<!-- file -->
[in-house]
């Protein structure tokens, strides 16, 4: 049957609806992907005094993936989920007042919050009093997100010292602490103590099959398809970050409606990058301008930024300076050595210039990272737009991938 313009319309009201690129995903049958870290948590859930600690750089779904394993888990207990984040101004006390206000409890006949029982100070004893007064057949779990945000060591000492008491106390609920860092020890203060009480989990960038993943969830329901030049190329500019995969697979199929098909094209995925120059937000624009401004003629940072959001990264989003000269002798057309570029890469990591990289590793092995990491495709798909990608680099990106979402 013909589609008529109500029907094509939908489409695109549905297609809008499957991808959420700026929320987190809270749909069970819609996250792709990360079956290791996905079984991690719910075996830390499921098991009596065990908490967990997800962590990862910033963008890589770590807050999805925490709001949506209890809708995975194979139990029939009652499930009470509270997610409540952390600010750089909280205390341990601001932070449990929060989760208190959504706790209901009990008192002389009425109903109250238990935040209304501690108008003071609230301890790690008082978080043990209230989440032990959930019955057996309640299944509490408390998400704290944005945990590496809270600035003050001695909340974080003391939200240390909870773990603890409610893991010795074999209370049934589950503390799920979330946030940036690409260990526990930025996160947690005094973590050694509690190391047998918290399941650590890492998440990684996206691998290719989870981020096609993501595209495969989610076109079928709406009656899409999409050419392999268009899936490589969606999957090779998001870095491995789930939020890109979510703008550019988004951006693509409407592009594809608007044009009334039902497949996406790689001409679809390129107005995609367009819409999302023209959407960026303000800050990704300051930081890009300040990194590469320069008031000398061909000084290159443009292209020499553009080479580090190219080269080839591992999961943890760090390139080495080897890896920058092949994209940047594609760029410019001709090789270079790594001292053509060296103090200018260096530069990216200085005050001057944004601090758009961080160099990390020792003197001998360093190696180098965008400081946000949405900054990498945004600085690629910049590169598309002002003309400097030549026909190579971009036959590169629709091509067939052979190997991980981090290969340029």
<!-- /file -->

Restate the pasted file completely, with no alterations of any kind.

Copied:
[in-house]
């Protein structure tokens, strides 16, 4: 049957609806992907005094993936989920007042919050009093997100010292602490103590099959398809970050409606990058301008930024300076050595210039990272737009991938 313009319309009201690129995903049958870290948590859930600690750089779904394993888990207990984040101004006390206000409890006949029982100070004893007064057949779990945000060591000492008491106390609920860092020890203060009480989990960038993943969830329901030049190329500019995969697979199929098909094209995925120059937000624009401004003629940072959001990264989003000269002798057309570029890469990591990289590793092995990491495709798909990608680099990106979402 013909589609008529109500029907094509939908489409695109549905297609809008499957991808959420700026929320987190809270749909069970819609996250792709990360079956290791996905079984991690719910075996830390499921098991009596065990908490967990997800962590990862910033963008890589770590807050999805925490709001949506209890809708995975194979139990029939009652499930009470509270997610409540952390600010750089909280205390341990601001932070449990929060989760208190959504706790209901009990008192002389009425109903109250238990935040209304501690108008003071609230301890790690008082978080043990209230989440032990959930019955057996309640299944509490408390998400704290944005945990590496809270600035003050001695909340974080003391939200240390909870773990603890409610893991010795074999209370049934589950503390799920979330946030940036690409260990526990930025996160947690005094973590050694509690190391047998918290399941650590890492998440990684996206691998290719989870981020096609993501595209495969989610076109079928709406009656899409999409050419392999268009899936490589969606999957090779998001870095491995789930939020890109979510703008550019988004951006693509409407592009594809608007044009009334039902497949996406790689001409679809390129107005995609367009819409999302023209959407960026303000800050990704300051930081890009300040990194590469320069008031000398061909000084290159443009292209020499553009080479580090190219080269080839591992999961943890760090390139080495080897890896920058092949994209940047594609760029410019001709090789270079790594001292053509060296103090200018260096530069990216200085005050001057944004601090758009961080160099990390020792003197001998360093190696180098965008400081946000949405900054990498945004600085690629910049590169598309002002003309400097030549026909190579971009036959590169629709091509067939052979190997991980981090290969340029």